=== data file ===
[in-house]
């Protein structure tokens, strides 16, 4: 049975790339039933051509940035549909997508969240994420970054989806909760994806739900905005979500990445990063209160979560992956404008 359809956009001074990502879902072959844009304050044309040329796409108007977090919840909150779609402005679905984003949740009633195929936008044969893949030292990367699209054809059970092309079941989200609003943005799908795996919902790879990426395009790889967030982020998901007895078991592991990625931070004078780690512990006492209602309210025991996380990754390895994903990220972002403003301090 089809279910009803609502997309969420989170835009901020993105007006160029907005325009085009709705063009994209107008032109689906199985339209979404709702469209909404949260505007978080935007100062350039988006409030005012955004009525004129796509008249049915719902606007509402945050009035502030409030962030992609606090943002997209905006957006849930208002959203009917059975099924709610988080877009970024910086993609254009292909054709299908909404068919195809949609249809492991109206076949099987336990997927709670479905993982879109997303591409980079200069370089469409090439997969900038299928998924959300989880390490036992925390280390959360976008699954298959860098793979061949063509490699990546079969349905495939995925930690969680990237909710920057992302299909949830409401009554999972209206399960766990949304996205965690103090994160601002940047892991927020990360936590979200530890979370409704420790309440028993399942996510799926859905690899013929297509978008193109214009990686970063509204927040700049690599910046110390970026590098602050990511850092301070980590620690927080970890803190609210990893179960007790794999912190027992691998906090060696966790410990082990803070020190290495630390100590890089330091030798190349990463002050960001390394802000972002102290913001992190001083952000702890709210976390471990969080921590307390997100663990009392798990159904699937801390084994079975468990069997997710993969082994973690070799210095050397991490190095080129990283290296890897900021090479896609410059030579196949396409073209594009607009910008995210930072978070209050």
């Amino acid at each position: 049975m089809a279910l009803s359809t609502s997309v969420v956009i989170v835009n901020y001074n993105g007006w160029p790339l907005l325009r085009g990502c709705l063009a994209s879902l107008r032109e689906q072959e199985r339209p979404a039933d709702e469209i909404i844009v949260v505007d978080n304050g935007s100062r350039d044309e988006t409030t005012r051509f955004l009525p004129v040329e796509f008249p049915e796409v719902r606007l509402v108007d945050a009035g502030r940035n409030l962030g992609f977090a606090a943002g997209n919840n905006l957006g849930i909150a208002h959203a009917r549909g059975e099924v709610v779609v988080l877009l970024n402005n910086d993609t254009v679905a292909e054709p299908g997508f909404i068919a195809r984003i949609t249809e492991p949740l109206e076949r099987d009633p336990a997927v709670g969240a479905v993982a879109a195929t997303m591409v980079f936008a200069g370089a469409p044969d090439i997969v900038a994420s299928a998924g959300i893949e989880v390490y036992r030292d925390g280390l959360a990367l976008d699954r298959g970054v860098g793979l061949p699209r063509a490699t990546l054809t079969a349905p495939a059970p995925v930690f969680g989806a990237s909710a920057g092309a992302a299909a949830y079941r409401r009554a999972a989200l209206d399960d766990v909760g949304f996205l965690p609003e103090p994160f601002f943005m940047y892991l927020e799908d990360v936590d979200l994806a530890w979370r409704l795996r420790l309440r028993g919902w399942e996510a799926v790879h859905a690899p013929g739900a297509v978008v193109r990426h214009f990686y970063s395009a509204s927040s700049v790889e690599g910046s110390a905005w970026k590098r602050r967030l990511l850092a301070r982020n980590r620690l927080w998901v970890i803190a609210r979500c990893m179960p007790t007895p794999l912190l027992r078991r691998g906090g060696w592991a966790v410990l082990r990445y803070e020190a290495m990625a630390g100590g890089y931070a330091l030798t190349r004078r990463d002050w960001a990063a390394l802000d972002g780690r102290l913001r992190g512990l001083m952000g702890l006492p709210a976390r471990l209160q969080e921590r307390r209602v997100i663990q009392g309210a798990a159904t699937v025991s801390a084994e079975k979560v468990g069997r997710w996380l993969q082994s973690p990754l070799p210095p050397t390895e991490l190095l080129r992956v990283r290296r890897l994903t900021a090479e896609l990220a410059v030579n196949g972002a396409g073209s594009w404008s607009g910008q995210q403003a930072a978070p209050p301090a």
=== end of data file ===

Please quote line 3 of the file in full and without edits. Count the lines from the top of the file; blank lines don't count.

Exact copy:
């Amino acid at each position: 049975m089809a279910l009803s359809t609502s997309v969420v956009i989170v835009n901020y001074n993105g007006w160029p790339l907005l325009r085009g990502c709705l063009a994209s879902l107008r032109e689906q072959e199985r339209p979404a039933d709702e469209i909404i844009v949260v505007d978080n304050g935007s100062r350039d044309e988006t409030t005012r051509f955004l009525p004129v040329e796509f008249p049915e796409v719902r606007l509402v108007d945050a009035g502030r940035n409030l962030g992609f977090a606090a943002g997209n919840n905006l957006g849930i909150a208002h959203a009917r549909g059975e099924v709610v779609v988080l877009l970024n402005n910086d993609t254009v679905a292909e054709p299908g997508f909404i068919a195809r984003i949609t249809e492991p949740l109206e076949r099987d009633p336990a997927v709670g969240a479905v993982a879109a195929t997303m591409v980079f936008a200069g370089a469409p044969d090439i997969v900038a994420s299928a998924g959300i893949e989880v390490y036992r030292d925390g280390l959360a990367l976008d699954r298959g970054v860098g793979l061949p699209r063509a490699t990546l054809t079969a349905p495939a059970p995925v930690f969680g989806a990237s909710a920057g092309a992302a299909a949830y079941r409401r009554a999972a989200l209206d399960d766990v909760g949304f996205l965690p609003e103090p994160f601002f943005m940047y892991l927020e799908d990360v936590d979200l994806a530890w979370r409704l795996r420790l309440r028993g919902w399942e996510a799926v790879h859905a690899p013929g739900a297509v978008v193109r990426h214009f990686y970063s395009a509204s927040s700049v790889e690599g910046s110390a905005w970026k590098r602050r967030l990511l850092a301070r982020n980590r620690l927080w998901v970890i803190a609210r979500c990893m179960p007790t007895p794999l912190l027992r078991r691998g906090g060696w592991a966790v410990l082990r990445y803070e020190a290495m990625a630390g100590g890089y931070a330091l030798t190349r004078r990463d002050w960001a990063a390394l802000d972002g780690r102290l913001r992190g512990l001083m952000g702890l006492p709210a976390r471990l209160q969080e921590r307390r209602v997100i663990q009392g309210a798990a159904t699937v025991s801390a084994e079975k979560v468990g069997r997710w996380l993969q082994s973690p990754l070799p210095p050397t390895e991490l190095l080129r992956v990283r290296r890897l994903t900021a090479e896609l990220a410059v030579n196949g972002a396409g073209s594009w404008s607009g910008q995210q403003a930072a978070p209050p301090a």